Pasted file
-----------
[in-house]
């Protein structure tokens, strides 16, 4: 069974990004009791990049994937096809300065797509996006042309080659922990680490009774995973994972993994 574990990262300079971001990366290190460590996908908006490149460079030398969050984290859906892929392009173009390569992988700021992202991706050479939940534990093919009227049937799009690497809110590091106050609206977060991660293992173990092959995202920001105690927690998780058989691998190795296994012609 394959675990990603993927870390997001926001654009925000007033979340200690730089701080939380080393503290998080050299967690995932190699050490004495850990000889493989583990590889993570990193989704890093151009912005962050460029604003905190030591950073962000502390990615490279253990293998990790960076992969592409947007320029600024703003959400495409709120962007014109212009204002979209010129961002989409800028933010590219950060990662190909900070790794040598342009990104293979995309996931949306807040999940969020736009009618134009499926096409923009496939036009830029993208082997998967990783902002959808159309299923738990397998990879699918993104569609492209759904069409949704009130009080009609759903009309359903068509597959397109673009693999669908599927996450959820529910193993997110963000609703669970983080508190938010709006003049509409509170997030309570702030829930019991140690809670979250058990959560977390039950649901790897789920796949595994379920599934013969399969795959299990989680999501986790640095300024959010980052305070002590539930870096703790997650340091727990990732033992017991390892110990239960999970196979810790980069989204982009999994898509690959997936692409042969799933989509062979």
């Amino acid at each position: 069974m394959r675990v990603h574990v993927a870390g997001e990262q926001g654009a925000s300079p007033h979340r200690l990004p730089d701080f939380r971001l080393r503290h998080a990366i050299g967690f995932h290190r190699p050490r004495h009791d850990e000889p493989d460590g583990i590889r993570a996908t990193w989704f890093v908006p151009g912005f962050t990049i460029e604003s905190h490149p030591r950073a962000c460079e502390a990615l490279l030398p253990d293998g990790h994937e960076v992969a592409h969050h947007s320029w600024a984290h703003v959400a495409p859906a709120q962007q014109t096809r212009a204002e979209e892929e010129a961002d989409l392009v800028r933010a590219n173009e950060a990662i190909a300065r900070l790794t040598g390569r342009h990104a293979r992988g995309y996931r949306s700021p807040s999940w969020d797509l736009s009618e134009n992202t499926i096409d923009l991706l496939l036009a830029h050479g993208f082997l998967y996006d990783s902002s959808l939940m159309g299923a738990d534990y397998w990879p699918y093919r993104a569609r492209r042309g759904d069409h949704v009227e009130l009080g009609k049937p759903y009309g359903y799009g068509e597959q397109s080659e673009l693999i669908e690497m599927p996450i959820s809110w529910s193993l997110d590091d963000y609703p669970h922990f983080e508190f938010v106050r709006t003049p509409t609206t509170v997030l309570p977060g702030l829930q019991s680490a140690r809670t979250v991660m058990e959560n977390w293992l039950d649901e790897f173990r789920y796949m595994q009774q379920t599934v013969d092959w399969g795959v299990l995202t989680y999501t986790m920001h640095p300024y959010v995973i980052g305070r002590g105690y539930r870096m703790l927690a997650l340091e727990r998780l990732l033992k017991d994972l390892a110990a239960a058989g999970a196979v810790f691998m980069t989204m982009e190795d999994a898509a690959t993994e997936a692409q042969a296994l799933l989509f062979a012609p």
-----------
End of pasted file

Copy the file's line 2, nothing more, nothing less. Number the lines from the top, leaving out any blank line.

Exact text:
């Protein structure tokens, strides 16, 4: 069974990004009791990049994937096809300065797509996006042309080659922990680490009774995973994972993994 574990990262300079971001990366290190460590996908908006490149460079030398969050984290859906892929392009173009390569992988700021992202991706050479939940534990093919009227049937799009690497809110590091106050609206977060991660293992173990092959995202920001105690927690998780058989691998190795296994012609 394959675990990603993927870390997001926001654009925000007033979340200690730089701080939380080393503290998080050299967690995932190699050490004495850990000889493989583990590889993570990193989704890093151009912005962050460029604003905190030591950073962000502390990615490279253990293998990790960076992969592409947007320029600024703003959400495409709120962007014109212009204002979209010129961002989409800028933010590219950060990662190909900070790794040598342009990104293979995309996931949306807040999940969020736009009618134009499926096409923009496939036009830029993208082997998967990783902002959808159309299923738990397998990879699918993104569609492209759904069409949704009130009080009609759903009309359903068509597959397109673009693999669908599927996450959820529910193993997110963000609703669970983080508190938010709006003049509409509170997030309570702030829930019991140690809670979250058990959560977390039950649901790897789920796949595994379920599934013969399969795959299990989680999501986790640095300024959010980052305070002590539930870096703790997650340091727990990732033992017991390892110990239960999970196979810790980069989204982009999994898509690959997936692409042969799933989509062979």